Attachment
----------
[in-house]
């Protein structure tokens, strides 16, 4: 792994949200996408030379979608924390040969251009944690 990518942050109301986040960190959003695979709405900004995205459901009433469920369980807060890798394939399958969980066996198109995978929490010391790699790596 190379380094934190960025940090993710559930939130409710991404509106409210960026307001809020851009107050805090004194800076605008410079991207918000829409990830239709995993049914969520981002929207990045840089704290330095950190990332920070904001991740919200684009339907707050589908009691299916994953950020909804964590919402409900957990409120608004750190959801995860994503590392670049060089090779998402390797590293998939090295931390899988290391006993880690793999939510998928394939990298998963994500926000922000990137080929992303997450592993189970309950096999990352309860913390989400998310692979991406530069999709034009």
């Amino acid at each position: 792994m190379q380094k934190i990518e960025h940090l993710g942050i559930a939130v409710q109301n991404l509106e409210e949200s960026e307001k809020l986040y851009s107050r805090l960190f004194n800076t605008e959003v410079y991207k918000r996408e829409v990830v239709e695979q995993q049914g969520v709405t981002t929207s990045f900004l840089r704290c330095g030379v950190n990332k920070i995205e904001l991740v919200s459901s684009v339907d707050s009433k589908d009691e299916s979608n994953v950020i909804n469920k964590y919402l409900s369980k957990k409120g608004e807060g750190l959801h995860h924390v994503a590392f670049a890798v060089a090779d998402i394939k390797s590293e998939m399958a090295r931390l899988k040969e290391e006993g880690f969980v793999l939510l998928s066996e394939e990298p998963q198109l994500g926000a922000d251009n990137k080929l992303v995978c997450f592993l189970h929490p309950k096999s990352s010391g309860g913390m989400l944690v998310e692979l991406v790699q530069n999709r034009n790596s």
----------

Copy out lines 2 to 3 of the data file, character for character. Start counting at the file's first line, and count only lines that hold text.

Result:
């Protein structure tokens, strides 16, 4: 792994949200996408030379979608924390040969251009944690 990518942050109301986040960190959003695979709405900004995205459901009433469920369980807060890798394939399958969980066996198109995978929490010391790699790596 190379380094934190960025940090993710559930939130409710991404509106409210960026307001809020851009107050805090004194800076605008410079991207918000829409990830239709995993049914969520981002929207990045840089704290330095950190990332920070904001991740919200684009339907707050589908009691299916994953950020909804964590919402409900957990409120608004750190959801995860994503590392670049060089090779998402390797590293998939090295931390899988290391006993880690793999939510998928394939990298998963994500926000922000990137080929992303997450592993189970309950096999990352309860913390989400998310692979991406530069999709034009």
């Amino acid at each position: 792994m190379q380094k934190i990518e960025h940090l993710g942050i559930a939130v409710q109301n991404l509106e409210e949200s960026e307001k809020l986040y851009s107050r805090l960190f004194n800076t605008e959003v410079y991207k918000r996408e829409v990830v239709e695979q995993q049914g969520v709405t981002t929207s990045f900004l840089r704290c330095g030379v950190n990332k920070i995205e904001l991740v919200s459901s684009v339907d707050s009433k589908d009691e299916s979608n994953v950020i909804n469920k964590y919402l409900s369980k957990k409120g608004e807060g750190l959801h995860h924390v994503a590392f670049a890798v060089a090779d998402i394939k390797s590293e998939m399958a090295r931390l899988k040969e290391e006993g880690f969980v793999l939510l998928s066996e394939e990298p998963q198109l994500g926000a922000d251009n990137k080929l992303v995978c997450f592993l189970h929490p309950k096999s990352s010391g309860g913390m989400l944690v998310e692979l991406v790699q530069n999709r034009n790596s």